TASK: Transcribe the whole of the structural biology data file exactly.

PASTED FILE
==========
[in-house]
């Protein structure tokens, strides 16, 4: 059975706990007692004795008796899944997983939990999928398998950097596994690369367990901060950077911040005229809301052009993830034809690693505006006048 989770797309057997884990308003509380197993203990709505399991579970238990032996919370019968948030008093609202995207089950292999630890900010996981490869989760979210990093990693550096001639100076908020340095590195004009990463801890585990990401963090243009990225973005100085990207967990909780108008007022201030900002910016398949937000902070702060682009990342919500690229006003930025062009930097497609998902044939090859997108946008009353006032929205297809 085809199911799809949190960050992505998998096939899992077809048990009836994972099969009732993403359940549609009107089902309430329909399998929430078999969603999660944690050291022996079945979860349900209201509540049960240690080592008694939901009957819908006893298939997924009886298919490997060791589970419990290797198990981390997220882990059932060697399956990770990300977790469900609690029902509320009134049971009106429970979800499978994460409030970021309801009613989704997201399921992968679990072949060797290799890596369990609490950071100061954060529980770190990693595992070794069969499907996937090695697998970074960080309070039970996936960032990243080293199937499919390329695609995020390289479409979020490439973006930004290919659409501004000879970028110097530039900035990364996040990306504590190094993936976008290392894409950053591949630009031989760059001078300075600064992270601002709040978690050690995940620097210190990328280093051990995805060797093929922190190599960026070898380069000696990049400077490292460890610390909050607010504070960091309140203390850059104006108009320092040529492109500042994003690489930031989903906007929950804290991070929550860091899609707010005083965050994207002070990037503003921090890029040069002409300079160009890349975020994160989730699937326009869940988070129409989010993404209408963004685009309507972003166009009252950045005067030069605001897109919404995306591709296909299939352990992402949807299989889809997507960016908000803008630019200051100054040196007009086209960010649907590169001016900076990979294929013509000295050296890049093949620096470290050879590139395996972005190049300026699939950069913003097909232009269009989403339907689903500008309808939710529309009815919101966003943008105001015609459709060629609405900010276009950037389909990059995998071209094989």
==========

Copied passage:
[in-house]
């Protein structure tokens, strides 16, 4: 059975706990007692004795008796899944997983939990999928398998950097596994690369367990901060950077911040005229809301052009993830034809690693505006006048 989770797309057997884990308003509380197993203990709505399991579970238990032996919370019968948030008093609202995207089950292999630890900010996981490869989760979210990093990693550096001639100076908020340095590195004009990463801890585990990401963090243009990225973005100085990207967990909780108008007022201030900002910016398949937000902070702060682009990342919500690229006003930025062009930097497609998902044939090859997108946008009353006032929205297809 085809199911799809949190960050992505998998096939899992077809048990009836994972099969009732993403359940549609009107089902309430329909399998929430078999969603999660944690050291022996079945979860349900209201509540049960240690080592008694939901009957819908006893298939997924009886298919490997060791589970419990290797198990981390997220882990059932060697399956990770990300977790469900609690029902509320009134049971009106429970979800499978994460409030970021309801009613989704997201399921992968679990072949060797290799890596369990609490950071100061954060529980770190990693595992070794069969499907996937090695697998970074960080309070039970996936960032990243080293199937499919390329695609995020390289479409979020490439973006930004290919659409501004000879970028110097530039900035990364996040990306504590190094993936976008290392894409950053591949630009031989760059001078300075600064992270601002709040978690050690995940620097210190990328280093051990995805060797093929922190190599960026070898380069000696990049400077490292460890610390909050607010504070960091309140203390850059104006108009320092040529492109500042994003690489930031989903906007929950804290991070929550860091899609707010005083965050994207002070990037503003921090890029040069002409300079160009890349975020994160989730699937326009869940988070129409989010993404209408963004685009309507972003166009009252950045005067030069605001897109919404995306591709296909299939352990992402949807299989889809997507960016908000803008630019200051100054040196007009086209960010649907590169001016900076990979294929013509000295050296890049093949620096470290050879590139395996972005190049300026699939950069913003097909232009269009989403339907689903500008309808939710529309009815919101966003943008105001015609459709060629609405900010276009950037389909990059995998071209094989």